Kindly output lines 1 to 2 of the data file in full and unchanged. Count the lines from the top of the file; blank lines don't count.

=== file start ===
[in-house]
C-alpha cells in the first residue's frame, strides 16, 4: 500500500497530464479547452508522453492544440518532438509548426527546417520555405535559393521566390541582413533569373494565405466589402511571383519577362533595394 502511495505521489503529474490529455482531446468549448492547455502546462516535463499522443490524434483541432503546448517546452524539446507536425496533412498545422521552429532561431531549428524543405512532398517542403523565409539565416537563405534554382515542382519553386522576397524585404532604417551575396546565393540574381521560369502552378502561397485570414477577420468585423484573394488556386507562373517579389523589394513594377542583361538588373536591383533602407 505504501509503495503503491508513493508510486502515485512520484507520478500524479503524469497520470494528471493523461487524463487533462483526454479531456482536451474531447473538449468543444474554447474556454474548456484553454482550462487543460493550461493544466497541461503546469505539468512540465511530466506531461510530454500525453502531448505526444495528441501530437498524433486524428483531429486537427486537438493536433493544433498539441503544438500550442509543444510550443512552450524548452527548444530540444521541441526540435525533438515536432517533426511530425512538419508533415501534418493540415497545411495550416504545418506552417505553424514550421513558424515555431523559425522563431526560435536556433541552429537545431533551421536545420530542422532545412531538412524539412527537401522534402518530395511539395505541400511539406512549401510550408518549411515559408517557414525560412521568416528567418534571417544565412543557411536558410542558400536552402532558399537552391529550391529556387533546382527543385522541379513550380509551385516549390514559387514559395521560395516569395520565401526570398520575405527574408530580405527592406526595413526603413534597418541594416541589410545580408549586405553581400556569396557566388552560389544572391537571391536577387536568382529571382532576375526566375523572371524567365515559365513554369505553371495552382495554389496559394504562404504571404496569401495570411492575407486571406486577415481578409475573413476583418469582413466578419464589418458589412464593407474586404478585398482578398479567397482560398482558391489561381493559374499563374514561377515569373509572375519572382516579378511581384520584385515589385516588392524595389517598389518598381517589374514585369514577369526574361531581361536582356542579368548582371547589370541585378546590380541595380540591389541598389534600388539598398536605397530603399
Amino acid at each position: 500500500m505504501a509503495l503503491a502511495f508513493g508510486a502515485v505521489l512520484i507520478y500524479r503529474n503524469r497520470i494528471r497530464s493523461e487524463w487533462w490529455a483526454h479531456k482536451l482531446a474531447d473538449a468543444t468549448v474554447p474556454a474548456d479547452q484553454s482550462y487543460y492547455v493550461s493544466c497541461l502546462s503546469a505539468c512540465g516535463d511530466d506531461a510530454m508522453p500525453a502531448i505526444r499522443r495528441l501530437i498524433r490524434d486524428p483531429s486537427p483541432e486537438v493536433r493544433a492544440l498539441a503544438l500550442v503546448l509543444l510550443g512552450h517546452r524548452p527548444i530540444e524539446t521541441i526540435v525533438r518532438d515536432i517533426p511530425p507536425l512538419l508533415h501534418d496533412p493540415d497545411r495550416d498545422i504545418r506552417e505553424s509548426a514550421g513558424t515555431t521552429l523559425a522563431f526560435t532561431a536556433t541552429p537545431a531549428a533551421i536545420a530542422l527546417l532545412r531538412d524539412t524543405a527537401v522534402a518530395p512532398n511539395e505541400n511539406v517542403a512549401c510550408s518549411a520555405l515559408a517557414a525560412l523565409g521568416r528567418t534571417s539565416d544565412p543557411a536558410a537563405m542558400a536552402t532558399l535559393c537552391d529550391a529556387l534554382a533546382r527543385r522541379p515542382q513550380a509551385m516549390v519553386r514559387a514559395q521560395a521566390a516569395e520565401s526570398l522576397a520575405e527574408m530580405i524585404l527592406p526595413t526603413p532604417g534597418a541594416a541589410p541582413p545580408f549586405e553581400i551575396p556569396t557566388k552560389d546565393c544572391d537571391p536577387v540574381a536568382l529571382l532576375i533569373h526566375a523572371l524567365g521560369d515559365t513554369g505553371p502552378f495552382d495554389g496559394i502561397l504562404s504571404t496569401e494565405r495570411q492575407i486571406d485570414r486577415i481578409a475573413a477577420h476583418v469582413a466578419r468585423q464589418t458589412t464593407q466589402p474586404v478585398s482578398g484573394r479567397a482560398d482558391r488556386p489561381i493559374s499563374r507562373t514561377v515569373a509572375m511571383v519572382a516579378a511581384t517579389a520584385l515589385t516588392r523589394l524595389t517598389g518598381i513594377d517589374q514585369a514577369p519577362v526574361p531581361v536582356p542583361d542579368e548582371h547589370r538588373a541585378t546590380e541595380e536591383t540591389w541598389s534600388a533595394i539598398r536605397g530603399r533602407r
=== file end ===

[in-house]
C-alpha cells in the first residue's frame, strides 16, 4: 500500500497530464479547452508522453492544440518532438509548426527546417520555405535559393521566390541582413533569373494565405466589402511571383519577362533595394 502511495505521489503529474490529455482531446468549448492547455502546462516535463499522443490524434483541432503546448517546452524539446507536425496533412498545422521552429532561431531549428524543405512532398517542403523565409539565416537563405534554382515542382519553386522576397524585404532604417551575396546565393540574381521560369502552378502561397485570414477577420468585423484573394488556386507562373517579389523589394513594377542583361538588373536591383533602407 505504501509503495503503491508513493508510486502515485512520484507520478500524479503524469497520470494528471493523461487524463487533462483526454479531456482536451474531447473538449468543444474554447474556454474548456484553454482550462487543460493550461493544466497541461503546469505539468512540465511530466506531461510530454500525453502531448505526444495528441501530437498524433486524428483531429486537427486537438493536433493544433498539441503544438500550442509543444510550443512552450524548452527548444530540444521541441526540435525533438515536432517533426511530425512538419508533415501534418493540415497545411495550416504545418506552417505553424514550421513558424515555431523559425522563431526560435536556433541552429537545431533551421536545420530542422532545412531538412524539412527537401522534402518530395511539395505541400511539406512549401510550408518549411515559408517557414525560412521568416528567418534571417544565412543557411536558410542558400536552402532558399537552391529550391529556387533546382527543385522541379513550380509551385516549390514559387514559395521560395516569395520565401526570398520575405527574408530580405527592406526595413526603413534597418541594416541589410545580408549586405553581400556569396557566388552560389544572391537571391536577387536568382529571382532576375526566375523572371524567365515559365513554369505553371495552382495554389496559394504562404504571404496569401495570411492575407486571406486577415481578409475573413476583418469582413466578419464589418458589412464593407474586404478585398482578398479567397482560398482558391489561381493559374499563374514561377515569373509572375519572382516579378511581384520584385515589385516588392524595389517598389518598381517589374514585369514577369526574361531581361536582356542579368548582371547589370541585378546590380541595380540591389541598389534600388539598398536605397530603399